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Italy, The Beautiful Cookbook: Authentic Recipes from the Regions of Italy Hardcover – November 7, 1989

4.3 out of 5 stars 24 customer reviews

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Editorial Reviews

About the Author

Lorenza de Medici has published more than 30 cookbooks. She has appeared in a 13-part series on Italian cooking for public television and conducts a cooking school at Badia a Coltibuono, an 11th-century estate and winery near the Chianti region of Tuscany. She divides her time between Milan and Badia a Coltibuono.

Excerpt. © Reprinted by permission. All rights reserved.

Marinated Swordfish (Teglia di Pesce Spada)

Serves 6

Swordflsh is one of the most common Sicilian fish. It is mainly caught in the channel that divides Sicily from Africa, and is sold fresh in the markets in autumn and winter. The fish is often grilled and served with oil, lemon juice and capers, which grow wild on the island and are preserved in salt.

6 swordfish steaks (tuna fish or snapper cutlets), about 7oz (220g) each
salt and freshly ground pepper
1 cup (8 fl oz/250 ml) dry white wine
1 fresh rosemary sprig
4 garlic cloves, finely chopped
1/4 cup (2 fl oz/60 ml) extra virgin olive oil
2 tablespoons fine dry breadcrumbs
3 tablespoons drained capers, chopped
juice of 1 lemon

Place the swordfish steaks in a bowl and season with salt and pepper. Pour in the wine. Finely chop the rosemary leaves and add to fish with the garlic. Coat steaks well and marinate for at least 1 hour.

Drain fish, reserving marinade. Brush a skillet with a little of the oil and heat it. Sprinkle fish with breadcrumbs and capers, add to skillet and cook on both sides until nearly cooked through, basting from time to time with marinade.

Whisk the rest of the oil with the lemon juice in a small bowl. Pour over the fish and cook for a few more minutes. Serve hot.

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Tuscan Trifle (Tiramisu)

Serves 6

Tiramisu ("pick me up") is a modern version of a dessert first created in Siena, where it was called zuppa del Duca (the Duke's soup!). From there it migrated to Florence, where it became very popular in the nineteenth century among the many English people who came to live in the city at that time. And so it was called zuppa inglese--English soup. Only recently, the same dessert with some variation--chiefly the substitution of rich mascarpone cheese for the original custard--has come to be called tiramisu.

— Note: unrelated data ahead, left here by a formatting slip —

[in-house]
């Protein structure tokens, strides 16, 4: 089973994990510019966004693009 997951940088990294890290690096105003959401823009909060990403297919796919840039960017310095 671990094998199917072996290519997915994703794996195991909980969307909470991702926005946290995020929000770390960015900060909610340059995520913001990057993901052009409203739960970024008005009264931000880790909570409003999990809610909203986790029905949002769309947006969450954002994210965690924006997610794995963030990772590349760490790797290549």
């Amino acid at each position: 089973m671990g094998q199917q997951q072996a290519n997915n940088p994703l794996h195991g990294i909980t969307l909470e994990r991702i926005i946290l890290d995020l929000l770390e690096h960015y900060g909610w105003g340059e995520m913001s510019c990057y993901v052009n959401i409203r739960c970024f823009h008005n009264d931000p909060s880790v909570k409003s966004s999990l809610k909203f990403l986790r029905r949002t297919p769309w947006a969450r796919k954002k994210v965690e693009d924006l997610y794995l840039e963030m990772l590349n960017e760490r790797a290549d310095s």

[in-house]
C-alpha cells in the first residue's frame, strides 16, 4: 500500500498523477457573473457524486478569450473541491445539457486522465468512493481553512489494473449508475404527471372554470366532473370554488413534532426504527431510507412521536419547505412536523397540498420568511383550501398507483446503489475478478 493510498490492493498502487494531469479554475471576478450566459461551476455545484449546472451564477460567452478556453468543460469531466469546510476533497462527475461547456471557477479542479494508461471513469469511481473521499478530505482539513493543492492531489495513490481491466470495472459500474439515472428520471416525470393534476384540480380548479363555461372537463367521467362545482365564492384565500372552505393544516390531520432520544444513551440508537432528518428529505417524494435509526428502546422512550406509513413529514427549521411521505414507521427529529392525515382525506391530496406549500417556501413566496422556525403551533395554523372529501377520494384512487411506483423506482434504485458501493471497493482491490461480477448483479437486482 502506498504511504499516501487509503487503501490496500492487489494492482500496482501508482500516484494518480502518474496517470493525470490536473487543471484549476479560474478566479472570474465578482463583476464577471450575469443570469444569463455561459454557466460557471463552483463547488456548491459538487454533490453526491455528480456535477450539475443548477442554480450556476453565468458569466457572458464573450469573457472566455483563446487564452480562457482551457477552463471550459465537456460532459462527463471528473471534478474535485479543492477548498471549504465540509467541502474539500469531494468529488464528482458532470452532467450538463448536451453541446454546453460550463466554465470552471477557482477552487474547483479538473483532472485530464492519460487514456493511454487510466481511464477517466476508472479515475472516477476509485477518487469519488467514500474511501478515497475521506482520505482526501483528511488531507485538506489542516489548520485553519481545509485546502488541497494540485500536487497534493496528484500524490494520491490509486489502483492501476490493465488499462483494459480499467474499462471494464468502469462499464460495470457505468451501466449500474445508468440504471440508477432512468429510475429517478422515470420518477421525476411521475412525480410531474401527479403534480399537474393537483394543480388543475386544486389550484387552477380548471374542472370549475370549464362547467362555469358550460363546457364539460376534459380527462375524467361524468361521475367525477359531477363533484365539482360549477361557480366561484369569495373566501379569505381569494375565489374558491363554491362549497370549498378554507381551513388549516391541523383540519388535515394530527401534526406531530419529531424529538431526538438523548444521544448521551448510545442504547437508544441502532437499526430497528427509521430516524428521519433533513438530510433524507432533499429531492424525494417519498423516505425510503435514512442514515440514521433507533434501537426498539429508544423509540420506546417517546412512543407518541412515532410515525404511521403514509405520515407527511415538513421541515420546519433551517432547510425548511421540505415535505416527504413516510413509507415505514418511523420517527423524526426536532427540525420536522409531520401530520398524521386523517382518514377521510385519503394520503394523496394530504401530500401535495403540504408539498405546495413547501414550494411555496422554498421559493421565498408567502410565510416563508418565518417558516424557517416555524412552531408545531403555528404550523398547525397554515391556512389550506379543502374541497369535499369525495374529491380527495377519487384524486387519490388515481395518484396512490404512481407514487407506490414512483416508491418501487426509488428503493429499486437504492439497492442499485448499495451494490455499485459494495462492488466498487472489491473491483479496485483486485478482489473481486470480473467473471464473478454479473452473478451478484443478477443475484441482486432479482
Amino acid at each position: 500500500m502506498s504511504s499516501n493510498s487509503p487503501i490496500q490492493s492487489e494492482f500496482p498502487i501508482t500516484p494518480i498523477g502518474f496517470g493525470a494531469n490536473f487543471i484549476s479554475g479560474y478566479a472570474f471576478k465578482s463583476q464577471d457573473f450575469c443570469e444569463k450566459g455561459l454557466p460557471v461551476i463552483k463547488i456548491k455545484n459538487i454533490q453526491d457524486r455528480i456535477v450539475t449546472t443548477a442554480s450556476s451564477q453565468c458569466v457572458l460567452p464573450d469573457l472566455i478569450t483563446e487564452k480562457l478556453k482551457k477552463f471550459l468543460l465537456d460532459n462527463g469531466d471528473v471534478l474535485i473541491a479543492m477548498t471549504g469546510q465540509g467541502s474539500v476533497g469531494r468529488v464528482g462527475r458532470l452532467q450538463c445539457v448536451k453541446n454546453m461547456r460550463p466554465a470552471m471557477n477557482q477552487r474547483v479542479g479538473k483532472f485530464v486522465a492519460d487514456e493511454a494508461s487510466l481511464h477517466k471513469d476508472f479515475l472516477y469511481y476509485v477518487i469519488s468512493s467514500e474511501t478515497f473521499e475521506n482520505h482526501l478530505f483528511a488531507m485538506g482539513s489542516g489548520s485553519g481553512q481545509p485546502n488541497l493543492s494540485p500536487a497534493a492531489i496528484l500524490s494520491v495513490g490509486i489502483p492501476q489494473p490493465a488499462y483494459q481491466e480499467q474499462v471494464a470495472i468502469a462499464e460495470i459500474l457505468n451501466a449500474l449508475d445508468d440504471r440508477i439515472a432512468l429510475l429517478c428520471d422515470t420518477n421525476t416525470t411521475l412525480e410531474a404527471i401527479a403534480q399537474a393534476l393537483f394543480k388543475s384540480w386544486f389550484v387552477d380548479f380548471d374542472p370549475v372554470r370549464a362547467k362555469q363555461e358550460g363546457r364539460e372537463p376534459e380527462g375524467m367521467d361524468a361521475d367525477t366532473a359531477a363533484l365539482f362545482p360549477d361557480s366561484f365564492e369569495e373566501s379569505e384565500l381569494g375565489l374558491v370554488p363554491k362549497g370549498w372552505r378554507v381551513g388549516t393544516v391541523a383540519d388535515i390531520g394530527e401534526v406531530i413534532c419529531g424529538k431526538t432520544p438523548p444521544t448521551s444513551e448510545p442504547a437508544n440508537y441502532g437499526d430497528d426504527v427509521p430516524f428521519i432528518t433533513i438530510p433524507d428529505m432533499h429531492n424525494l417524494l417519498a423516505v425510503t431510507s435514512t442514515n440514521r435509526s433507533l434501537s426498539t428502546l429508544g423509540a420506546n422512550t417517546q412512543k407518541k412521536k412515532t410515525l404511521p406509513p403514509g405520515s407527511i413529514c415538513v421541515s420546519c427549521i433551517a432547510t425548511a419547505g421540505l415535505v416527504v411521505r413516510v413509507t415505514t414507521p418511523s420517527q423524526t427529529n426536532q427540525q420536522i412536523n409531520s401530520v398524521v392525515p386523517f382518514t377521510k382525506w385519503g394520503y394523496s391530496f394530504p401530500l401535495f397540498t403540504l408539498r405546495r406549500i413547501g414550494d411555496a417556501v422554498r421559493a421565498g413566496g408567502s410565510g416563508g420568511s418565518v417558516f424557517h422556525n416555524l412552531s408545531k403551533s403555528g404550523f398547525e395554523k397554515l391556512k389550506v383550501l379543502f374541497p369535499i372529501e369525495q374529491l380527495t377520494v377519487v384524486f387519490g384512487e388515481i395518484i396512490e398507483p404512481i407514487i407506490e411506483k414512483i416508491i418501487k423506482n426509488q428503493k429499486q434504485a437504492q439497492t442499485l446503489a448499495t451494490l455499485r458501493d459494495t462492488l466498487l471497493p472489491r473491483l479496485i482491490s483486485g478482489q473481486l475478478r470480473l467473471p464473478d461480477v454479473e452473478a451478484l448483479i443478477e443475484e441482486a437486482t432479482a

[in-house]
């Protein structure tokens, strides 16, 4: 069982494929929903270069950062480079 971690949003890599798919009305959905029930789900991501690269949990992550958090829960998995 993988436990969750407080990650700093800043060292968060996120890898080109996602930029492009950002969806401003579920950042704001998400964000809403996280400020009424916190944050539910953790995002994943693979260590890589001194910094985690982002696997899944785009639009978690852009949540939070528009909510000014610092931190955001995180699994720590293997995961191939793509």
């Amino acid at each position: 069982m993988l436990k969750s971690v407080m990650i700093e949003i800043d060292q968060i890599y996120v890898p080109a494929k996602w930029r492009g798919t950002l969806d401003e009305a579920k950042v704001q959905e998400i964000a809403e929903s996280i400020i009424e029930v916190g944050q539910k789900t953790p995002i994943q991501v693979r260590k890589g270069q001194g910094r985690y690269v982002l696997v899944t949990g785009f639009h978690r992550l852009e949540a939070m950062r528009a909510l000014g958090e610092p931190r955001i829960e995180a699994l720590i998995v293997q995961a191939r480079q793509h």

3 egg yolks
3 tablespoons superfine (caster) sugar
1 1/3 cups (11 fl oz/330 ml) vin santo, Marsala or brandy
1/4 cup (2floz/60ml) very strong espresso coffee
8 oz (250g) mascarpone cheese, room temperature
1/2 cup (4 fl oz/125 ml) cream
1 egg white
4 oz (125 g) savoiardi or ladyfingers (sponge fingers)

Make a zabaglione by beating the egg yolks and sugar in the top of a double boiler until ivory colored. Add 1/3 cup (3 fl oz/80 ml) liquor and whisk over gently simmering water until the mixture begins to thicken. Let cool.

Stir the coffee into the mascarpone. Whip the cream to soft peaks. Beat the egg white until stiff. Fold the egg white into the zabaglione. Dip the lady fingers into the remaining liquor and arrange in a single layer in the bottom of a 9-in (23-cm) bowl. Cover them with half the mascarpone, then half the zabaglione and half the cream. Repeat the layers, finishing with the cream. Refrigerate for several hours before serving.

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Product Details

  • Hardcover: 256 pages
  • Publisher: HarperCollins Publishers; Collins Edition edition (November 7, 1989)
  • Language: English
  • ISBN-10: 0002154463
  • ISBN-13: 978-0002154468
  • Product Dimensions: 10 x 0.2 x 14 inches
  • Shipping Weight: 4.6 pounds
  • Average Customer Review: 4.3 out of 5 stars  See all reviews (24 customer reviews)
  • Amazon Best Sellers Rank: #317,882 in Books (See Top 100 in Books)

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Customer Reviews

Top Customer Reviews

Format: Hardcover
A serious student of cooking that has been perfecting her skills over the last 25 years writes this review. I have traveled to Italy multiple times, and have spent the last 10 years perfecting my Italian cooking skills. This book is part of my collection of cookbooks that now exceed 500. I am a tough critic on Italian cookbooks. However, this book is worthy is a good review.

This book is part photographic essay of Italian food and travel and part cookbook. The author writes a brief history of each region's food history in the chapters about the various regions. In the regional descriptions she tells you about the terrain of the area, the basic diet, and the various dishes that are classic to the regions.

The book is subdivided as follows:
1. Nord-Ovest: Lombardi, Piemonte, Val d'Aosta, Liguria (Region 1)